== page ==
by Shivanee Ramlochan, Paper Based Blogger
Welcome to the 2015 Paper Based Advent Book Blog! Day Thirteen’s selection brings us sweetly contemplative swathes of everyday living from the sister isle, proof that Tobago has always been leagues more than Trinidad’s touristic sibling sidekick: Elspeth Duncan’s Tobago Peeps.
A collection of Duncan’s columns on living in Tobago, originally published in the Trinidad Guardian, these pieces have at their core a steadily reflective heart. The author, who wears many creative hats — also working as a Kundalini yoga teacher and boutique restaurateur of Table for Two, Made For You — distinguishes herself from a herd of lukewarm, generic presenters, who offer vapid portraits on Tobago as an “idyllic paradise”. There is much that is sublime and magnificent about the island, her people and their particularities: the strength of these assembled columns is that they view the space and its inhabitants from an embracing and inclusive perspective.
Whether ruminating on the inquisitive jaunts of her rehabilitated canine companion, Venus, or sharing the first-hand thoughts of Tobagonians on life, love and the Mystery Tombstone, the centre of each column basks in a generous, good-spirited light. In her “Peace and Love” discourse, Duncan shares the spirit of a timeless message in patience, showing how it resonates not just with her, but with her Kundalini yoga class at Castara Retreats:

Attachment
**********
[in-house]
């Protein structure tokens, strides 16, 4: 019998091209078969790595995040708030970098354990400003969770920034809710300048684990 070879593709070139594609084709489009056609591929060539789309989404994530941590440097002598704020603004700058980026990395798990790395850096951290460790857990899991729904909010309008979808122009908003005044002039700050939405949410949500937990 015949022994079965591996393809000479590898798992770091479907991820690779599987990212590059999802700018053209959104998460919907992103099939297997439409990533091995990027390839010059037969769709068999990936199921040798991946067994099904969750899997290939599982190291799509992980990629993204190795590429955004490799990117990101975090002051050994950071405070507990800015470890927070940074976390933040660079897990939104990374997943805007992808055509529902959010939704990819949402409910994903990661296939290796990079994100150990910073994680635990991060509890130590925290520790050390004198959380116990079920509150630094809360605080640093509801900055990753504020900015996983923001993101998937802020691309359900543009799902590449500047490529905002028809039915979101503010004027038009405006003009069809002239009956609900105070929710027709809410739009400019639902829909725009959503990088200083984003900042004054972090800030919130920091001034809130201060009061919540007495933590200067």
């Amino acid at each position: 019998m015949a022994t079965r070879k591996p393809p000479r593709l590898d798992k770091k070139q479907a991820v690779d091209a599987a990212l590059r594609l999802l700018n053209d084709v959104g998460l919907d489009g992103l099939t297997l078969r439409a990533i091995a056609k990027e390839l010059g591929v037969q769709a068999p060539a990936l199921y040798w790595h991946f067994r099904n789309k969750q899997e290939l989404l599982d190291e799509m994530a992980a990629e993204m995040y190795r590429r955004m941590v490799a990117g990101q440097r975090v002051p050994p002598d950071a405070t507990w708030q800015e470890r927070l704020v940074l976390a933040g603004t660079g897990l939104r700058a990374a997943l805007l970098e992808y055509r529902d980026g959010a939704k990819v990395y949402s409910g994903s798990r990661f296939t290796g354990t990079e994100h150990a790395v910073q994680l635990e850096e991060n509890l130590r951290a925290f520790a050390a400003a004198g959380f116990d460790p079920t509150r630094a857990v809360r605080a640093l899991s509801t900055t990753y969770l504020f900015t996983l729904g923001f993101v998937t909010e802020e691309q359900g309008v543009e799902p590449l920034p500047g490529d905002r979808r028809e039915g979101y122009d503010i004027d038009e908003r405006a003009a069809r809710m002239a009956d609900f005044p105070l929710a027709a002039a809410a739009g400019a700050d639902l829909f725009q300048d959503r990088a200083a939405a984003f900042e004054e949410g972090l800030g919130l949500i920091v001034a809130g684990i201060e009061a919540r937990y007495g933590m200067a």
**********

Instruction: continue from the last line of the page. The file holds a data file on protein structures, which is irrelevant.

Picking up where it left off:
“Now with this pebble returning to me full circle, I am reminded of the message that if you let love go and it comes back, it’s yours. I look around the class, sensing that each person has established a meaningful connection with his or her trinket. I don’t ask what their symbolic associations are, but I make my own for each: hope, blessings, insight, luck, more luck, guidance, fulfillment, release.”
From rescued roadside birds reposing peacefully in Heineken boxes, to empowering and rib-tickling anthems printed across the windscreens of idling gas station cars, the vision in Tobago Peeps is of a steady, connected gaze — one that sees smiling dogs, sage rastamen and seven-ingredient health juices in all their limitless, love-strewn potential.
We recommend it for: fans of Elspeth’s short story collection, Daisy Chain, who’re eager to sample her nonfiction style; those seeking a uniquely charming read for their next Store Bay stroll; anyone interested in Tobago’s richness and depth, beyond the brochure signposts.